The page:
The trial of Eddie Ray Routh, who is charged with killing of former Navy SEALs sniper Chris Kyle, is scheduled to open in Stephenville, Texas, on February 11 at 9 a.m.
American Sniper, the blockbuster war movie about Chris Kyle, now playing at Cinemark Cinema 6 three miles from the courtroom, will be showing at 3:40 p.m., 7 p.m. and 10:20 p.m.
Legal experts have questioned whether Eddie Ray Routh, 27, the mentally ill veteran accused of killing Chris Kyle and his friend at a shooting range in Stephenville’s Erath County in 2013, can receive a fair trial here.
Just as the movie has been debated for what it says about war and warriors, the trial will dissect what war did to and for two men – one of them hailed, particularly in Texas, as an American hero, the other a fellow soldier on trial for two murders that people here are still trying to comprehend two years later.
Eddie Ray Routh’s lawyers, Warren St. John and Tim Moore, have included the movie and the local support for Chris Kyle in their legal case, asking the judge to postpone the trial. They cited the popularity of the movie, its release in local theaters, the bomb threat and Governor Greg Abbott’s decision to declare last Monday, the two-year anniversary of Chris Kyle’s death, Chris Kyle Day in Texas.
The judge, Erath County District Judge Jason Cashon, denied their request.
Eddie Ray Routh’s lawyers also asked the judge to move the proceedings out of Erath County, describing “so great a prejudice” against their client that he could not get a fair trial.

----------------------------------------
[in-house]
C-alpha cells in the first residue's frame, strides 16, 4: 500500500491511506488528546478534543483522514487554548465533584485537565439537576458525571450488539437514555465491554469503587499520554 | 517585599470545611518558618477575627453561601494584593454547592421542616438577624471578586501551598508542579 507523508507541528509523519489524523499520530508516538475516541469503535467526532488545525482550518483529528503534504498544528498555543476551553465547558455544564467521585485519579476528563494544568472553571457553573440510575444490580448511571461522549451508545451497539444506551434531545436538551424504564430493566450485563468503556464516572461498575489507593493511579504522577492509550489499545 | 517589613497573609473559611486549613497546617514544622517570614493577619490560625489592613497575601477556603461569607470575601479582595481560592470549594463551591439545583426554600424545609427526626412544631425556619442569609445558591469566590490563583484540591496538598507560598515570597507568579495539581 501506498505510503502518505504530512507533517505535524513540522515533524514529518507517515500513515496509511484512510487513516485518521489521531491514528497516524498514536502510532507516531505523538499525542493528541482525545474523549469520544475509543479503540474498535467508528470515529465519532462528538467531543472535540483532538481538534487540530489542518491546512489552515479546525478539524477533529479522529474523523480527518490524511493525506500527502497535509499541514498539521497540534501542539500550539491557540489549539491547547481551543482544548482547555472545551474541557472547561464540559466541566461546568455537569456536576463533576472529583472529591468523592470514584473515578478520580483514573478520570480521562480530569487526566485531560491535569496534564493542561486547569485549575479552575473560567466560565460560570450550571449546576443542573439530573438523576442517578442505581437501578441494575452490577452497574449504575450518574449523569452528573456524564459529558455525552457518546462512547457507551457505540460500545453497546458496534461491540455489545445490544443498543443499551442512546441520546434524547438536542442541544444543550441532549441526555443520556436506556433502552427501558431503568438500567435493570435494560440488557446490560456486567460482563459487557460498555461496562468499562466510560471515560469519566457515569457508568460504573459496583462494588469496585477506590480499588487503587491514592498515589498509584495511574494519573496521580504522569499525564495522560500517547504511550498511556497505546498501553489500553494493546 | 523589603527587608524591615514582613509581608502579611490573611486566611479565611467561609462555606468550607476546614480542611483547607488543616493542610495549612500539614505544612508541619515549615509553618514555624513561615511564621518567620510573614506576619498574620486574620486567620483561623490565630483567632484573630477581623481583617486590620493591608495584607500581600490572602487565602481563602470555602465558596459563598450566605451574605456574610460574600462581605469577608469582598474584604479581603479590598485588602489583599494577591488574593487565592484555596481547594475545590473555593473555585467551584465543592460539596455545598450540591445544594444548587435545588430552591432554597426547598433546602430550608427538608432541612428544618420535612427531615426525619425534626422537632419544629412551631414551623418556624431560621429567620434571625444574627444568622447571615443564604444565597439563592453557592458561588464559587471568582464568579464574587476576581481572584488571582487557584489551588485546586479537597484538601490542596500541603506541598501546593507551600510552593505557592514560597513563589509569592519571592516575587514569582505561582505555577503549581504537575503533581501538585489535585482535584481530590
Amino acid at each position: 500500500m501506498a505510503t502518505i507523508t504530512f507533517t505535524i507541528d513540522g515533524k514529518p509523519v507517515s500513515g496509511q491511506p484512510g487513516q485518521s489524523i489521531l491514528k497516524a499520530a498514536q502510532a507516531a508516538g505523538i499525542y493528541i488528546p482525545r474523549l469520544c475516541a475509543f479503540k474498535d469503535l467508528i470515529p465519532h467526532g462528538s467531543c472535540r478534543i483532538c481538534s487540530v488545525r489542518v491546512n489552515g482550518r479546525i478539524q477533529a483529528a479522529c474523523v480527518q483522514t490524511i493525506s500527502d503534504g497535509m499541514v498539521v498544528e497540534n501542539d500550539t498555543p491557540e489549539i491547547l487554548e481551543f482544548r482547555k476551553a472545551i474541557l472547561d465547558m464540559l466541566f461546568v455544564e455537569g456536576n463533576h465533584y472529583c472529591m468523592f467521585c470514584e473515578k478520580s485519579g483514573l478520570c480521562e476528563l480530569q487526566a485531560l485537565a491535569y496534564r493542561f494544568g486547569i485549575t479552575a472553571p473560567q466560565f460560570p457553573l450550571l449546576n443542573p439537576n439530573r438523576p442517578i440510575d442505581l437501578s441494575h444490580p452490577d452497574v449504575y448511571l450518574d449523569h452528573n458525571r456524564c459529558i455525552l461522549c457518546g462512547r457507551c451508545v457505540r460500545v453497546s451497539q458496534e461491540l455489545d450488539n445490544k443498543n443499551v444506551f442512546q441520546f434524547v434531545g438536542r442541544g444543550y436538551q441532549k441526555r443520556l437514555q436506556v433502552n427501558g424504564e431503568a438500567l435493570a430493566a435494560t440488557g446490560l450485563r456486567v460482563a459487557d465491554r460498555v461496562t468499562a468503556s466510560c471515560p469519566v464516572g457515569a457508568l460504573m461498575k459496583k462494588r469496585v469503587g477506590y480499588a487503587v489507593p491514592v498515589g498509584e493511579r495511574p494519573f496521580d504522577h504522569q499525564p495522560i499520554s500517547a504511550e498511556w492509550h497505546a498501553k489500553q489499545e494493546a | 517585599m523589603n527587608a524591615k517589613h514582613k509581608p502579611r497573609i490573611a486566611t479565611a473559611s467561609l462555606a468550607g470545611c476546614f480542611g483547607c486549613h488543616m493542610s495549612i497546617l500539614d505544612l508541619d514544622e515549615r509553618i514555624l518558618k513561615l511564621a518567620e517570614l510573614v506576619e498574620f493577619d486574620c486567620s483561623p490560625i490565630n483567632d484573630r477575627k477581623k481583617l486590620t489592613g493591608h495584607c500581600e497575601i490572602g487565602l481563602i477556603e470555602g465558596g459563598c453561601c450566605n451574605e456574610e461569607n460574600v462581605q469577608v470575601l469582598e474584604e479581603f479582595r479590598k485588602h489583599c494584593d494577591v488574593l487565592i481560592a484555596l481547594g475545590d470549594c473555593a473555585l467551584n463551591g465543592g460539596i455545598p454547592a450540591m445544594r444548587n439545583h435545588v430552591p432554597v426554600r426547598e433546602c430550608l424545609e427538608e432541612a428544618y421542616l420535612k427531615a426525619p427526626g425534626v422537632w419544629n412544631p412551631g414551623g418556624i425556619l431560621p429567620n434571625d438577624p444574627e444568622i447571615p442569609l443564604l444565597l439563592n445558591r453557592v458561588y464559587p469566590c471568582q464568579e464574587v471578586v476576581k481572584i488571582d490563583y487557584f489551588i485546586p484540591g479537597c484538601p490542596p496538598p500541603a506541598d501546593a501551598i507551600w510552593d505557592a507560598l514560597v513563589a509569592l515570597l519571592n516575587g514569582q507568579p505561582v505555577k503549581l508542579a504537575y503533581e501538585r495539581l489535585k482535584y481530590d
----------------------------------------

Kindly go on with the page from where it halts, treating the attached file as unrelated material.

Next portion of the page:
Judge Cashon was expected to turn down that motion as well, but it was clear last week as prospective jurors crowded the courtroom that he had concerns about the publicity surrounding the case.
A pool of 263 potential jurors qualified for jury selection. Prosecutors and defense lawyers questioned them on February 9 and 10, but there was concern whether the pool was large enough for a jury to be seated, raising the remote possibility that the start of the trial could be delayed.
Chris Kyle, who became the military’s deadliest sniper while protecting Marines in Iraq, took Eddie Ray Routh to the range on February 2, 2013.
He often used trips to the range as a form of therapy for wounded and troubled veterans.
Once there, Eddie Ray Routh turned his handgun on Chris Kyle, 38, and Kyle’s friend, Chad Littlefield, 35, and then fled in Kyle’s truck, the authorities said.
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